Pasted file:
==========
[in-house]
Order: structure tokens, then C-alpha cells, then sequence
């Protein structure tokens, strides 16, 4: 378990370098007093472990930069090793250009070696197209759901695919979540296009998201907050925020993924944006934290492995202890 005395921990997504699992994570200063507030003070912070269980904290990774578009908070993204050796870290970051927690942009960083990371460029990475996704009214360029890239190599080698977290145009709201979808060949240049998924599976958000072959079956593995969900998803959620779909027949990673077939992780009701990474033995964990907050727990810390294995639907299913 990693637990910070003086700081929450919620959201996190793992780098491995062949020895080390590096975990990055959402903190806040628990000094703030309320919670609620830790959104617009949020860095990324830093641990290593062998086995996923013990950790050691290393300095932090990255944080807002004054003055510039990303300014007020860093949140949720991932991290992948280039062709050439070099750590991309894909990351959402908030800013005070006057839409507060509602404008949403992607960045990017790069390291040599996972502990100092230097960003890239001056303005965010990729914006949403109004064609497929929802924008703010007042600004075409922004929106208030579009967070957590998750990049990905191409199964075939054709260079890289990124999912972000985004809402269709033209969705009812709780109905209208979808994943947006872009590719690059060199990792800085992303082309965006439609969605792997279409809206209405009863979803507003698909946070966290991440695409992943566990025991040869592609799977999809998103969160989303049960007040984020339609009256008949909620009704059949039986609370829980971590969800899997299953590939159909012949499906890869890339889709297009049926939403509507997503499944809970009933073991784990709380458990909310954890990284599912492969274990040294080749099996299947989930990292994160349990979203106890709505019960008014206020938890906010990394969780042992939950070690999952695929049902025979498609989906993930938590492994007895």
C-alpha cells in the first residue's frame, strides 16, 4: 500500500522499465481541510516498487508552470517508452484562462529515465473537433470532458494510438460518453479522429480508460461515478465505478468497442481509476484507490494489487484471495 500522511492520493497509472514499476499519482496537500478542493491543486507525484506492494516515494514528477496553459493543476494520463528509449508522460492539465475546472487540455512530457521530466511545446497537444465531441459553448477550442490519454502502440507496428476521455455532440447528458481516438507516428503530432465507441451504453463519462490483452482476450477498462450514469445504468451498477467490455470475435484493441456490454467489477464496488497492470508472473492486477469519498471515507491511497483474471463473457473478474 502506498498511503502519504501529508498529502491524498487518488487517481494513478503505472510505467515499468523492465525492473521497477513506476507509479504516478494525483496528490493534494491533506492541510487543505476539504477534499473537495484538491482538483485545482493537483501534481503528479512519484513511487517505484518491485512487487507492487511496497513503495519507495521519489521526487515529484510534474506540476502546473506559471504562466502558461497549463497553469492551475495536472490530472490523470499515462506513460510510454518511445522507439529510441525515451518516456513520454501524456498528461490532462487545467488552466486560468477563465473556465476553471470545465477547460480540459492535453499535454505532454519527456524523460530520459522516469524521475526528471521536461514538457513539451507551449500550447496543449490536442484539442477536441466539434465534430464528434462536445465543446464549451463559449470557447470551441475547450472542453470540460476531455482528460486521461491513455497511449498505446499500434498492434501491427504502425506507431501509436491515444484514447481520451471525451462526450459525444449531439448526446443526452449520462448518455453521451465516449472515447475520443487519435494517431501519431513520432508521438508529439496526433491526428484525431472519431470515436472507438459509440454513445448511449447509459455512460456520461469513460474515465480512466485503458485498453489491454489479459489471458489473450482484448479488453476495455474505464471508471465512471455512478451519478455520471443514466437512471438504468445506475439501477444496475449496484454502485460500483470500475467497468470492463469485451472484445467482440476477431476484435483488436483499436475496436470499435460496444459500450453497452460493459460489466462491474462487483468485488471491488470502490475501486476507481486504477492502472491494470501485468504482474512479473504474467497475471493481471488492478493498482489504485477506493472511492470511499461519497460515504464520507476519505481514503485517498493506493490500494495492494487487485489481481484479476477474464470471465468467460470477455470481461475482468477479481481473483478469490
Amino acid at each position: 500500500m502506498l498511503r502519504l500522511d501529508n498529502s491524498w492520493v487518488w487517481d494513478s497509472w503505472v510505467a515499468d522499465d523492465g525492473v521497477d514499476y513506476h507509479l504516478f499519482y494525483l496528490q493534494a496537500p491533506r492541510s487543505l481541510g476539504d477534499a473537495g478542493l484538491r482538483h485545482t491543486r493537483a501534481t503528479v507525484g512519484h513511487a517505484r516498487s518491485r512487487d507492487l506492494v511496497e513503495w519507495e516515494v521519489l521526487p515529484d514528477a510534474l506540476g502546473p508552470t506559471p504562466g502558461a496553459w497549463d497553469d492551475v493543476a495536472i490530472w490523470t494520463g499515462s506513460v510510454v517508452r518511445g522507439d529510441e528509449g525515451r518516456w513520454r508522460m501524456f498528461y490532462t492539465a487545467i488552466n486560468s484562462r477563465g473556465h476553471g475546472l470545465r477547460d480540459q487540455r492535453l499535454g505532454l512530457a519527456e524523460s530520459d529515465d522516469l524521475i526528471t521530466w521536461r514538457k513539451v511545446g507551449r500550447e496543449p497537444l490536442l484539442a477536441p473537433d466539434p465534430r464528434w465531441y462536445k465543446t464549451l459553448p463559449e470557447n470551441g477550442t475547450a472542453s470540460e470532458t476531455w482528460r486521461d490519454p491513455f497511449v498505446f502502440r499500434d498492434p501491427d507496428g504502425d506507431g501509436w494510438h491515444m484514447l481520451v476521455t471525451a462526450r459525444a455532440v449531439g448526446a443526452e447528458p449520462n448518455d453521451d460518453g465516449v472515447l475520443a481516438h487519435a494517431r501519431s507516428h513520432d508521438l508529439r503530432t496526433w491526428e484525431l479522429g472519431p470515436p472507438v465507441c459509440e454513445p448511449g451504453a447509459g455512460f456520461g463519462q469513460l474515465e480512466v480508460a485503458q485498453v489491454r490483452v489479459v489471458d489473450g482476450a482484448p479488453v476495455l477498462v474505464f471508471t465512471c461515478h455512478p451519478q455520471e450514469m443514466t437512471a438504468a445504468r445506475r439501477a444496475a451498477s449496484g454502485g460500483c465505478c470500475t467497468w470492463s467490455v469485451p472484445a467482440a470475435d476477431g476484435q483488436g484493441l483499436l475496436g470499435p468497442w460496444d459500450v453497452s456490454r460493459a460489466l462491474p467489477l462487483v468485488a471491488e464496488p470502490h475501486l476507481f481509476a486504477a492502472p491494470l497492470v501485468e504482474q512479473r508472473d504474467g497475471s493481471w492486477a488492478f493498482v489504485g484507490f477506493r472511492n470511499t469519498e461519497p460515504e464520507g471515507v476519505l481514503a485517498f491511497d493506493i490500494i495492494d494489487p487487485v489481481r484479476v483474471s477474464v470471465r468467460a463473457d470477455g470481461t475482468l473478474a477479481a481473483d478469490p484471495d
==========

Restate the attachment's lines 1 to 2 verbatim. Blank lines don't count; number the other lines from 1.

[in-house]
Order: structure tokens, then C-alpha cells, then sequence